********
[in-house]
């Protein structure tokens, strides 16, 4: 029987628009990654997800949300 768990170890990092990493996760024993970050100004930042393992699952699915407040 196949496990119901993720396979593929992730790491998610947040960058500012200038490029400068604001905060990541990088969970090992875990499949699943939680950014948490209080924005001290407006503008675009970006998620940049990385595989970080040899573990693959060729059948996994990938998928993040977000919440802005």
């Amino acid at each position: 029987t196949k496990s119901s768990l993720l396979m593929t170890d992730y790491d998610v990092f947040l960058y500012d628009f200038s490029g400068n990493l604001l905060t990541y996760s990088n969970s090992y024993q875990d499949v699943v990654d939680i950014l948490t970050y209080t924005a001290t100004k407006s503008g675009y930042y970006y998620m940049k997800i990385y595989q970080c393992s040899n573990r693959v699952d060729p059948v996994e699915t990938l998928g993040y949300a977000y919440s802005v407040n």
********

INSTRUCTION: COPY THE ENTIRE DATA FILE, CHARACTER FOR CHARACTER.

[in-house]
């Protein structure tokens, strides 16, 4: 029987628009990654997800949300 768990170890990092990493996760024993970050100004930042393992699952699915407040 196949496990119901993720396979593929992730790491998610947040960058500012200038490029400068604001905060990541990088969970090992875990499949699943939680950014948490209080924005001290407006503008675009970006998620940049990385595989970080040899573990693959060729059948996994990938998928993040977000919440802005």
């Amino acid at each position: 029987t196949k496990s119901s768990l993720l396979m593929t170890d992730y790491d998610v990092f947040l960058y500012d628009f200038s490029g400068n990493l604001l905060t990541y996760s990088n969970s090992y024993q875990d499949v699943v990654d939680i950014l948490t970050y209080t924005a001290t100004k407006s503008g675009y930042y970006y998620m940049k997800i990385y595989q970080c393992s040899n573990r693959v699952d060729p059948v996994e699915t990938l998928g993040y949300a977000y919440s802005v407040n």